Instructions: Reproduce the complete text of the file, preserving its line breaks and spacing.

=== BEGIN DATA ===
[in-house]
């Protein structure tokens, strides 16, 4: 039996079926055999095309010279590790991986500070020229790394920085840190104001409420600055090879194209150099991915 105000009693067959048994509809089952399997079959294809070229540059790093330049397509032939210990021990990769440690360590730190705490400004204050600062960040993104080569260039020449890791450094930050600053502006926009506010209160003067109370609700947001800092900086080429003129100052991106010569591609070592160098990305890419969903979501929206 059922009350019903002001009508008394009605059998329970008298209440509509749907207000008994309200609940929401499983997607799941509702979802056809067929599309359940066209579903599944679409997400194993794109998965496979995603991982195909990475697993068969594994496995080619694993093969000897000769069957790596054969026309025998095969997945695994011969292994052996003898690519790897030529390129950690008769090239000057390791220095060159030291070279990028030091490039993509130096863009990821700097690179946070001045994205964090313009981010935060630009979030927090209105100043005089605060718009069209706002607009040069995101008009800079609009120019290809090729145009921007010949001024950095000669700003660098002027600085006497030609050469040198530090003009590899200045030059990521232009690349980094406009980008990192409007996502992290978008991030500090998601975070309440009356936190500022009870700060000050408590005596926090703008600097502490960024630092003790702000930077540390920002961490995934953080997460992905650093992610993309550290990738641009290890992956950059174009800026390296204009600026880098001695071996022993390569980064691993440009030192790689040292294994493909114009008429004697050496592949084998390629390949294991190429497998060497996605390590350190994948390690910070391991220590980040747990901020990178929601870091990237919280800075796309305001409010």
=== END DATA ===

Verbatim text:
[in-house]
């Protein structure tokens, strides 16, 4: 039996079926055999095309010279590790991986500070020229790394920085840190104001409420600055090879194209150099991915 105000009693067959048994509809089952399997079959294809070229540059790093330049397509032939210990021990990769440690360590730190705490400004204050600062960040993104080569260039020449890791450094930050600053502006926009506010209160003067109370609700947001800092900086080429003129100052991106010569591609070592160098990305890419969903979501929206 059922009350019903002001009508008394009605059998329970008298209440509509749907207000008994309200609940929401499983997607799941509702979802056809067929599309359940066209579903599944679409997400194993794109998965496979995603991982195909990475697993068969594994496995080619694993093969000897000769069957790596054969026309025998095969997945695994011969292994052996003898690519790897030529390129950690008769090239000057390791220095060159030291070279990028030091490039993509130096863009990821700097690179946070001045994205964090313009981010935060630009979030927090209105100043005089605060718009069209706002607009040069995101008009800079609009120019290809090729145009921007010949001024950095000669700003660098002027600085006497030609050469040198530090003009590899200045030059990521232009690349980094406009980008990192409007996502992290978008991030500090998601975070309440009356936190500022009870700060000050408590005596926090703008600097502490960024630092003790702000930077540390920002961490995934953080997460992905650093992610993309550290990738641009290890992956950059174009800026390296204009600026880098001695071996022993390569980064691993440009030192790689040292294994493909114009008429004697050496592949084998390629390949294991190429497998060497996605390590350190994948390690910070391991220590980040747990901020990178929601870091990237919280800075796309305001409010």